I used to read the book to Gregory every Halloween - well, in the weeks leading up to Halloween, as it's a full-length novel. Toward the end of the years in which I read it to him, he'd tell me how dumb he thought it was - but still ask me to read it.

So I spent yesterday on final (I hope!) revisions on my essay. The essay focuses on how morality is handled in the story, for the witch world is portrayed as having a moral code diametrically opposed to ours: "The better the witch, from the witch point of view, the worse she is from our point of view." And vice versa. Old Witch is told by Amy that she has to learn "to be good, not good in the way witches enjoy being good - that is in casting spells and eating up little rabbits whenever they have the chance - but good in the way that real regular people ae good - that is in not casting spells and not eating up little rabbits every minute." My paper argues that Estes ends up showing that even witch morality shares certain key features with human morality, with any prescriptive system that can be called morality at all: "Estes's story reveals that even socially constructed morality operates within certain externally given constraints, just as the storyteller's imagination operates within constraints generated by the very nature of story."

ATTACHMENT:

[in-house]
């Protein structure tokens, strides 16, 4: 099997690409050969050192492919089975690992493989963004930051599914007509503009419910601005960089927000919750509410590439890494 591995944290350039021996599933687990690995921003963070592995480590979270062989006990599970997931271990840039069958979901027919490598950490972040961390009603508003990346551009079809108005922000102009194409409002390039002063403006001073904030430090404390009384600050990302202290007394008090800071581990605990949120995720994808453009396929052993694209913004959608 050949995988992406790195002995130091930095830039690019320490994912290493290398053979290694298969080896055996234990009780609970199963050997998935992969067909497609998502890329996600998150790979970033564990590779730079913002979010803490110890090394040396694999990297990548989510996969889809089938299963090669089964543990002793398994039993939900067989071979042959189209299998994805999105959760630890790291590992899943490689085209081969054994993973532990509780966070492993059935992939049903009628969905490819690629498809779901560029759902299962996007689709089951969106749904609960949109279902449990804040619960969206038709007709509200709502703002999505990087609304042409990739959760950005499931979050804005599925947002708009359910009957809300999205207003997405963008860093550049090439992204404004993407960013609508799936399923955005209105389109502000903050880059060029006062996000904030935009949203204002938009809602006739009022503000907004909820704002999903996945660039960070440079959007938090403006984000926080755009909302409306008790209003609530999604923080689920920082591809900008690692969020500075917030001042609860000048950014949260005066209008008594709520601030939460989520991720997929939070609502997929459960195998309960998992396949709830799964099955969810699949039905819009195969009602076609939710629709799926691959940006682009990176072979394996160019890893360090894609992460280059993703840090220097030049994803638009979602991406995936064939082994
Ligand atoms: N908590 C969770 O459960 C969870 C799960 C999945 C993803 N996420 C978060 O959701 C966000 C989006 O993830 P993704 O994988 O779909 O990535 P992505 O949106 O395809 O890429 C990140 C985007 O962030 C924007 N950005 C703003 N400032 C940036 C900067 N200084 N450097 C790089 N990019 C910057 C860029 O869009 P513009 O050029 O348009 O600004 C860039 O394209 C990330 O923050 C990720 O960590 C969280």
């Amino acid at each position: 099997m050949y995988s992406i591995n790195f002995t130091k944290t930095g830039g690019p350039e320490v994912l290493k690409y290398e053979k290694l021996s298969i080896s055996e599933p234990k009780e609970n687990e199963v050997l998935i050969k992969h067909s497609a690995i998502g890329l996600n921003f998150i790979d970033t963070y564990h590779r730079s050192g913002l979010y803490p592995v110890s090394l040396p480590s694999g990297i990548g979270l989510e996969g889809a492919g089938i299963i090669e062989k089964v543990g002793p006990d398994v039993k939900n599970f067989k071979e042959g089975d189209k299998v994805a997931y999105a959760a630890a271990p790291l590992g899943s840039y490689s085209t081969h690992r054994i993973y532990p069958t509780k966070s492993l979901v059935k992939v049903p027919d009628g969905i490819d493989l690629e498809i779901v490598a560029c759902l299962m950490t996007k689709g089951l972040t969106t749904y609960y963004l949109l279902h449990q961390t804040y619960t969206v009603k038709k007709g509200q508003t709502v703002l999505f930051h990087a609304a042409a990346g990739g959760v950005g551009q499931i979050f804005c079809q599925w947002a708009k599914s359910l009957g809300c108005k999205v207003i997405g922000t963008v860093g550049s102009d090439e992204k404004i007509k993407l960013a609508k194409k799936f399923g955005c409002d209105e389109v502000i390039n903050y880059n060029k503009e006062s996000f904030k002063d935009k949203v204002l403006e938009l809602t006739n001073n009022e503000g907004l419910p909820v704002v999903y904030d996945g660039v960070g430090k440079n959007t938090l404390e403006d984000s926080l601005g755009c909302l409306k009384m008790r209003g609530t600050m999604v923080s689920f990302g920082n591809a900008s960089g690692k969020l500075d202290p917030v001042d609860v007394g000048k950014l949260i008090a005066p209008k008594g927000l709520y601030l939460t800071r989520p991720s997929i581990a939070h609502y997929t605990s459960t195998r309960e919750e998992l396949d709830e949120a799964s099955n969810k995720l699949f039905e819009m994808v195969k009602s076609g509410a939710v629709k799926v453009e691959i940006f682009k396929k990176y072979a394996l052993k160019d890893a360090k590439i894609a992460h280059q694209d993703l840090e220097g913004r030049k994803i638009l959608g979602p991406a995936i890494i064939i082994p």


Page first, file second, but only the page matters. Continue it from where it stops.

I finished the revisions and sent it off. Now I have to wait to see: trick or treat?